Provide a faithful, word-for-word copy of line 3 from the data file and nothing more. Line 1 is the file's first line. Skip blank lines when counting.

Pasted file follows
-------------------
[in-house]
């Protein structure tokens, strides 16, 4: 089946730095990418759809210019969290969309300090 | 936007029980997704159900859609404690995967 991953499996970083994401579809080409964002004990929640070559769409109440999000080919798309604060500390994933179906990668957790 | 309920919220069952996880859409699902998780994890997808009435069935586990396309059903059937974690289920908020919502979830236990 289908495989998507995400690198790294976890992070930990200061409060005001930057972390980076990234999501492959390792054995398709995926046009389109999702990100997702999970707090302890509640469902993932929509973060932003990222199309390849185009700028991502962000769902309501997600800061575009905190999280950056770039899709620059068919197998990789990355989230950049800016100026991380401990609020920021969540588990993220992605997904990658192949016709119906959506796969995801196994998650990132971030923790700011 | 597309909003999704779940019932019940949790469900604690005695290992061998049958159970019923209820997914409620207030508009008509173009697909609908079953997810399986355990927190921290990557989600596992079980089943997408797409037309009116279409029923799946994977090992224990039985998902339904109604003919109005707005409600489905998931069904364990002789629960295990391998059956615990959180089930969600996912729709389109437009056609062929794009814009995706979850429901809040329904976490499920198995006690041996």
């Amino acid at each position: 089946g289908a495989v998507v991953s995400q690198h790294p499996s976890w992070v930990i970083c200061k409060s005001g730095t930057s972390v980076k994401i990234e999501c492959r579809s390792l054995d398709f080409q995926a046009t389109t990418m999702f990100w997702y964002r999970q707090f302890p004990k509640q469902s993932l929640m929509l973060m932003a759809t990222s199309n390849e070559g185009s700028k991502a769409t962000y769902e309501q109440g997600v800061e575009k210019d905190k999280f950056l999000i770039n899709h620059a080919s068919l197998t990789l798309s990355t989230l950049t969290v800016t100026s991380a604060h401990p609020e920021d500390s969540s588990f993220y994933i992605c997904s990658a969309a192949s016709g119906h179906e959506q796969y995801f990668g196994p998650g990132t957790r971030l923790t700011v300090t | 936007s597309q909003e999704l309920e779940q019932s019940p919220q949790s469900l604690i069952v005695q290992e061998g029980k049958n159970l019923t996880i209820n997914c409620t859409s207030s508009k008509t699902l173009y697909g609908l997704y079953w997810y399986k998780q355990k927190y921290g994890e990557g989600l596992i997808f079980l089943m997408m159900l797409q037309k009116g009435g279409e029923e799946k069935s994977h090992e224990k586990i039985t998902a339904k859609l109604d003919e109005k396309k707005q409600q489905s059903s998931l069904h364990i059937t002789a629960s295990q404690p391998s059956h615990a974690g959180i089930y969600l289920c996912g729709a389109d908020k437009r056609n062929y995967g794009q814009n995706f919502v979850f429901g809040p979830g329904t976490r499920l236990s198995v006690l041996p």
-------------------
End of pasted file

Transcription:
């Amino acid at each position: 089946g289908a495989v998507v991953s995400q690198h790294p499996s976890w992070v930990i970083c200061k409060s005001g730095t930057s972390v980076k994401i990234e999501c492959r579809s390792l054995d398709f080409q995926a046009t389109t990418m999702f990100w997702y964002r999970q707090f302890p004990k509640q469902s993932l929640m929509l973060m932003a759809t990222s199309n390849e070559g185009s700028k991502a769409t962000y769902e309501q109440g997600v800061e575009k210019d905190k999280f950056l999000i770039n899709h620059a080919s068919l197998t990789l798309s990355t989230l950049t969290v800016t100026s991380a604060h401990p609020e920021d500390s969540s588990f993220y994933i992605c997904s990658a969309a192949s016709g119906h179906e959506q796969y995801f990668g196994p998650g990132t957790r971030l923790t700011v300090t | 936007s597309q909003e999704l309920e779940q019932s019940p919220q949790s469900l604690i069952v005695q290992e061998g029980k049958n159970l019923t996880i209820n997914c409620t859409s207030s508009k008509t699902l173009y697909g609908l997704y079953w997810y399986k998780q355990k927190y921290g994890e990557g989600l596992i997808f079980l089943m997408m159900l797409q037309k009116g009435g279409e029923e799946k069935s994977h090992e224990k586990i039985t998902a339904k859609l109604d003919e109005k396309k707005q409600q489905s059903s998931l069904h364990i059937t002789a629960s295990q404690p391998s059956h615990a974690g959180i089930y969600l289920c996912g729709a389109d908020k437009r056609n062929y995967g794009q814009n995706f919502v979850f429901g809040p979830g329904t976490r499920l236990s198995v006690l041996p």